This is a government that has failed to meet pensions and salary obligations for workers.

What makes this policy particularly ill-thought out, is that clearly the government has lost the confidence of the global lenders, it has lost the confidence of regional lenders and it has not turned to households, who no doubt will be mainly pensioners and people looking to diversify their savings, to fund this massive black hole which the government has done nothing in two Budgets to reduce. Continue reading


Filed under Agriculture, Barbados, Barbados Tourism, Business & Banking, Crime & Law, Economy, Energy, Environment, Offshore Investments, Oil, Politics

How could the Barbados National Oil Company lose $65 million?

Barbados Free Press reader “St. George’s Dragon” asks…

“The results of the Barbados National Oil Company are out (a year late) and scandalously show that they have lost $48 million in the year, and will presumably have lost another similar amount in the time since March 2009 year end.

I am not an accountant, but there must be some relevance in the fact that the profit from the up-stream side (is that oil production?) is $14.5 million, while the marketing side has lost $65 million.

How can you lose $65 million when the fuel prices are not subsidised by the Government any more?”

PWC Auditors say Barbados National Oil Company “not viable” – No kidding!

According to The Nation, the auditing firm of PricewaterhouseCoopers says that the Barbados National Oil Company is on a downward spiral and will crash and burn without more of your tax dollars. Continue reading


Filed under Barbados, Business & Banking, Consumer Issues, Corruption, Energy, Freedom Of Information, Offshore Investments, Oil, Political Corruption, Politics, Politics & Corruption

Will Barbados Environment Minister Denis Lowe attend World Environment Day Parish Walk – Saturday, June 5, 2010?

Why does our Environment Minister shun citizen-organised Environmental events?

Minister Denis Lowe

With his friendly demeanor and large frame Barbados Environment Minister Denis Lowe is easy to spot when he appears in public, but other than his press interviews and carefully-staged talks at schools, political functions and Ministry show-projects, Mr. Lowe remains The Invisible Man to ordinary citizens.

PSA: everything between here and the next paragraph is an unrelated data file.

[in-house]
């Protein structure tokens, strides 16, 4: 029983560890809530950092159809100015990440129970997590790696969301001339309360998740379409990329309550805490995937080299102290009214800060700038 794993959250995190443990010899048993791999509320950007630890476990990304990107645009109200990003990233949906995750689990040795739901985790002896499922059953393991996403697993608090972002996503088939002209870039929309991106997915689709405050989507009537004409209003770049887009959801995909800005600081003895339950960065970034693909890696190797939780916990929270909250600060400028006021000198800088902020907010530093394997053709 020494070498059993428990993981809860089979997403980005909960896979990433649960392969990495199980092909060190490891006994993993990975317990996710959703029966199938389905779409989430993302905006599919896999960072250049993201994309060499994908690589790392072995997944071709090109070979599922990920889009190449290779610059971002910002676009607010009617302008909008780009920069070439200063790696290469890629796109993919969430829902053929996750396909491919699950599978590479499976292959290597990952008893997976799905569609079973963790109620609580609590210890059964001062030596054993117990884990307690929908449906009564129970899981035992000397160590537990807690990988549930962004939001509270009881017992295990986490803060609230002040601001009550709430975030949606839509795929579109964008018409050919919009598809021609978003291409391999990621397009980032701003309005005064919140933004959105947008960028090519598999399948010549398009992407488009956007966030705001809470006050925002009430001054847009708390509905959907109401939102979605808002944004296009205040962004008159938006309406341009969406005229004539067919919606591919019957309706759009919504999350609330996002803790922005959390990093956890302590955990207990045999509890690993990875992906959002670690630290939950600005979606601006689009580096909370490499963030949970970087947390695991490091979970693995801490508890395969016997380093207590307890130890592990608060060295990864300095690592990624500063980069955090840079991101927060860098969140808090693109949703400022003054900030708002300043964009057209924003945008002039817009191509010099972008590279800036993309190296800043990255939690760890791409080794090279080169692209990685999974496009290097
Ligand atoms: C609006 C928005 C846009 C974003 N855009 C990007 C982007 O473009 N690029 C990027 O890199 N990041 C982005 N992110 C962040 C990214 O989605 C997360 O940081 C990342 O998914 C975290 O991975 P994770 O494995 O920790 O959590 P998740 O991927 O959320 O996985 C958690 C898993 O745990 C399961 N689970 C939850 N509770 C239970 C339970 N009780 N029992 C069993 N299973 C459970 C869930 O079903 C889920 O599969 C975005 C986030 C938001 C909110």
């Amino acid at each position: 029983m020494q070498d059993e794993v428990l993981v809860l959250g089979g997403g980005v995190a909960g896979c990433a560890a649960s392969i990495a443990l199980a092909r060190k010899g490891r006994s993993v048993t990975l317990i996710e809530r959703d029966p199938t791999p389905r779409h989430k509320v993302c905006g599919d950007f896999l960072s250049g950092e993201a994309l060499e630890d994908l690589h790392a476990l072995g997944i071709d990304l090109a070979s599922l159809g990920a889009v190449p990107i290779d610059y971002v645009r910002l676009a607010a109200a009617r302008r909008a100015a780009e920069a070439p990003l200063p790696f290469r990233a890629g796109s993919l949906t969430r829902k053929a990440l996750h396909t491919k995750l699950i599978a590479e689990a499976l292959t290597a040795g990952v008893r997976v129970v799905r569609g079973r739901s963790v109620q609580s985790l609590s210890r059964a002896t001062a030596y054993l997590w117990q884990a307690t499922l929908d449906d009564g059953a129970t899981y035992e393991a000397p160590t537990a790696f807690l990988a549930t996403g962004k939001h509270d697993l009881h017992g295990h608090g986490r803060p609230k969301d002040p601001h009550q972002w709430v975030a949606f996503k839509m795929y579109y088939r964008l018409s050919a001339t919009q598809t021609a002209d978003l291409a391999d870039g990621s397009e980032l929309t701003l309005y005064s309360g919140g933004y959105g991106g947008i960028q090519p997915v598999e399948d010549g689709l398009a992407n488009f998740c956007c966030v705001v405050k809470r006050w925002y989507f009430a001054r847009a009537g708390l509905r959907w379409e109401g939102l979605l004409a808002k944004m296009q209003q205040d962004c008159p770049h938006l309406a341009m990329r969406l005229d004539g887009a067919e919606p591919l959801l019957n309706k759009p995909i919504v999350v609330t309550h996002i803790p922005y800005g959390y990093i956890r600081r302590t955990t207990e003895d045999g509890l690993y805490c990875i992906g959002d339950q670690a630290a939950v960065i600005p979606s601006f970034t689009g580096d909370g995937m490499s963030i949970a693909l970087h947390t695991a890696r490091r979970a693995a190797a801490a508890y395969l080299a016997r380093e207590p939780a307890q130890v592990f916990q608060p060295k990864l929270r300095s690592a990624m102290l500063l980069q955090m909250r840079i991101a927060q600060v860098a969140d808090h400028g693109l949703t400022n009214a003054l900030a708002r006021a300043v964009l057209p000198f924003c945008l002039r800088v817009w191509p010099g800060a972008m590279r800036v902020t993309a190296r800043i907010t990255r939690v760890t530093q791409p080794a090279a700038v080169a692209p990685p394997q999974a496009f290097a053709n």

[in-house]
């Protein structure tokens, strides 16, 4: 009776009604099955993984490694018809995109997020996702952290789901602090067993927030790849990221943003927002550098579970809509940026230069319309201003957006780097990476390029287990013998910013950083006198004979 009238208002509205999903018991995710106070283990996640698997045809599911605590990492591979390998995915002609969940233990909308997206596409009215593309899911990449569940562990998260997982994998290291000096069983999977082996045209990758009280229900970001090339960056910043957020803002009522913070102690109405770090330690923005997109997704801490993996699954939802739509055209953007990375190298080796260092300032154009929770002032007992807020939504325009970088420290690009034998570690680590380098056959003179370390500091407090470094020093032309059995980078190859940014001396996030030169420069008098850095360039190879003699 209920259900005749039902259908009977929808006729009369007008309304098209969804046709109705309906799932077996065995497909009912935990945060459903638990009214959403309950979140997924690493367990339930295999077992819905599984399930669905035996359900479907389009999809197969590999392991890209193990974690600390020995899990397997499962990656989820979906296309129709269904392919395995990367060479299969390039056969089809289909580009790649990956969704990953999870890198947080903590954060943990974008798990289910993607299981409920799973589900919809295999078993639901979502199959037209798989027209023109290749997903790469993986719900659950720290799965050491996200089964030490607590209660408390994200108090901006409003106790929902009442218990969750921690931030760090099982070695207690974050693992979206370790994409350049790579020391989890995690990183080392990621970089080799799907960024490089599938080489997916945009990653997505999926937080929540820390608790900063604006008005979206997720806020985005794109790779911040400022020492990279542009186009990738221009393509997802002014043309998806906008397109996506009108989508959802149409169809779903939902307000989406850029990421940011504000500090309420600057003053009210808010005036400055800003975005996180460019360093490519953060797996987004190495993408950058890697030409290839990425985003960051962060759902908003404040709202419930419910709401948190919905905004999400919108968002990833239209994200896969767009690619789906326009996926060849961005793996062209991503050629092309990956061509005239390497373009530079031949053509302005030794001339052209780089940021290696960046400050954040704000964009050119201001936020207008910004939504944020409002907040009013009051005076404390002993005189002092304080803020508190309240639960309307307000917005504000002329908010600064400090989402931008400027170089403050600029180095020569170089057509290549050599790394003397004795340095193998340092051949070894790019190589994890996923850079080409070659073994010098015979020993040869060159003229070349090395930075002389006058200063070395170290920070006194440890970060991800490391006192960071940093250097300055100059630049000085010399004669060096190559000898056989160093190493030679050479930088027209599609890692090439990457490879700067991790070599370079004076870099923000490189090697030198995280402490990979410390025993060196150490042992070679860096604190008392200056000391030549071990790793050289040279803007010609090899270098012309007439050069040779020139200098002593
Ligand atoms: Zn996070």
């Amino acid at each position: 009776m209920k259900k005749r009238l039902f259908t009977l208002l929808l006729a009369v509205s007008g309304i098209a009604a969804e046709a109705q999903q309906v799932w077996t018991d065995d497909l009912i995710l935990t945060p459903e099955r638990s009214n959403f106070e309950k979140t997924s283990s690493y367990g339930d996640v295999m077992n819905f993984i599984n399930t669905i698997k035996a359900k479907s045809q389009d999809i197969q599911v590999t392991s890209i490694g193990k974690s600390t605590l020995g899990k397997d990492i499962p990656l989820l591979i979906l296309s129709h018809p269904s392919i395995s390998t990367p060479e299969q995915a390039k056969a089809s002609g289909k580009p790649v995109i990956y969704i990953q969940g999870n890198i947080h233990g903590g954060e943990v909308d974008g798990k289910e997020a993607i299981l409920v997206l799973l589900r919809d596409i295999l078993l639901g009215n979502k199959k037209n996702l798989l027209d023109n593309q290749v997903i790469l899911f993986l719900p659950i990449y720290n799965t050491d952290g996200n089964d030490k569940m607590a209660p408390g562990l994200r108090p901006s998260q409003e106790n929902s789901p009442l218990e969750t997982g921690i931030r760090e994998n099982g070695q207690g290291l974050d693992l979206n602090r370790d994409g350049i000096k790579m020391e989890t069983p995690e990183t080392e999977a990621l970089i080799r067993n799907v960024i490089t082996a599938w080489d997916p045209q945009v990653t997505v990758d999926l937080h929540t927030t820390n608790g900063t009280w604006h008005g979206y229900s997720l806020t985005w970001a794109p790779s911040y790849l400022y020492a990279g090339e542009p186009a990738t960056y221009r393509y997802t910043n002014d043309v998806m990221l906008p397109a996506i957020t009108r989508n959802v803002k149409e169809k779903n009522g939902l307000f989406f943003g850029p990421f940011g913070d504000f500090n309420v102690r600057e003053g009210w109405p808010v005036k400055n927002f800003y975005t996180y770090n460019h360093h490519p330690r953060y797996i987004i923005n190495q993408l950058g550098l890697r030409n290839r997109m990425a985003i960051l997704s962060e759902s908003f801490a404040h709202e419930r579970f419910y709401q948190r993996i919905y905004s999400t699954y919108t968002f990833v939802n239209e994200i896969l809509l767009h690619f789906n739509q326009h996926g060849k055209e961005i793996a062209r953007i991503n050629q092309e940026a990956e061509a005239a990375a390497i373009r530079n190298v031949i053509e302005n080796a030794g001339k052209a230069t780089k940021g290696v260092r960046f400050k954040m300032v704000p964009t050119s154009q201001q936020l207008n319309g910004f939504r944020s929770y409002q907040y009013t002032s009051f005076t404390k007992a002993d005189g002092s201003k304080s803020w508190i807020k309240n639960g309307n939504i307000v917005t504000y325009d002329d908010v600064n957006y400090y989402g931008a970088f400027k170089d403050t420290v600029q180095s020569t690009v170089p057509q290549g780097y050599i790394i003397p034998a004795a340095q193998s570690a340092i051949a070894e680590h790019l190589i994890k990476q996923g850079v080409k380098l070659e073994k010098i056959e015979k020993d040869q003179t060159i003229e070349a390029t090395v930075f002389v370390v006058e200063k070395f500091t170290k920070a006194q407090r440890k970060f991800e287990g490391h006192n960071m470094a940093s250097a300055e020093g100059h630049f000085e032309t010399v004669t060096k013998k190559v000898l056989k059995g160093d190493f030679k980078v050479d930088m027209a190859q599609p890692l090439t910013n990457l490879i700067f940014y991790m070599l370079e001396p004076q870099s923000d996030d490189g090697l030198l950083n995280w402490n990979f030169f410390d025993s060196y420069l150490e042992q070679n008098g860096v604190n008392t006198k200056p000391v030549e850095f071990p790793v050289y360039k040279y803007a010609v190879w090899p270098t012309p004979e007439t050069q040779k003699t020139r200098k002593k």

Saturday, June 5, 2010 is World Environment Day (UN WED website here).

Commemorated on 5 June since 1972, World Environment Day is one of the principal vehicles through which the UN stimulates worldwide awareness of the environment and encourages political attention and action.

This year, the National Conservation Commission and the Future Centre Trust are jointly holding a World Environment Day Parish Walk from the Eric Holder Centre in St Joseph to Bathsheba.  This event also marks the 40th Anniversary of the NCC.

We wonder if Environment Minister Lowe will attend this citizen-organised walk or if he will limit his participation to taking out one of his famous full page adverts in The Barbados Advocate. In lieu of the full page advert, perhaps he might be planning to do one of his “I am concerned” media interviews while standing in front of government crews cleaning drains. (The Barbados Advocate covers Dr. Lowe’s stand up interviews faithfully but that has nothing to do with the regular full page government advertisements… honest!)

Pardon our cynicism folks, but Dr. Lowe and his Ministry have been no-shows at so many environmental events that we have to wonder. Most recently the Barbados Government, Environment Minister Denis Lowe and the Environment Ministry were invited to participate in the planning and execution of No Plastic Bag Day.

Denis Lowe canceled a scheduled meeting with the Future Centre Trust at the last moment saying he had more important commitments. Lowe sent no stand-in. No Ministry of the Environment personnel responded to invitations either – and no politicians from any party showed up during the planning or on the day of the event. The Barbados DLP Government of Prime Minister David Thompson did do one thing though: the DLP denied a duty waiver on the green shopping bags imported as part of No Plastic Bag Day.

The good Doctor Lowe hasn’t been seen at any beach or gully clean-ups either. He’s also been conspicuously absent from the site of the Shell Oil pipeline spill since he was elected.

“There is no question that Shell Oil bought and paid for two successive Barbados governments. How else can we explain the actions of both the BLP and DLP governments in allowing this negligent and abusive company to walk away free from a major pipeline leak that polluted the water table over hundreds of acres, ruined agricultural land and still threatens our beaches?”

from the BFP article How Much Did It Cost Shell Oil To Buy Two Barbados Governments? Without Election Financing Laws, We’ll Never Know

Prior to the DLP victory in January 2008, Denis Lowe was happy to work with environmentalists and concerned citizens to look for justice for the victims of the Shell Oil pipeline spill. Lowe attended with Adrian Loveridge and others to pull buckets of Shell jet fuel from household water wells and demand that Shell take responsibility and clean up their mess.

That was prior to the DLP forming the government, of course.

Now? We have Shell Oil’s “fixer company” saying they will “ensure government buy-in” to Shell’s position.

Hey… Dr. Lowe, please tell us how much in “campaign donations” that you and the Democratic Labour Party have received from Shell, SOL or associated companies since you lost interest in the Shell Oil pipeline spill?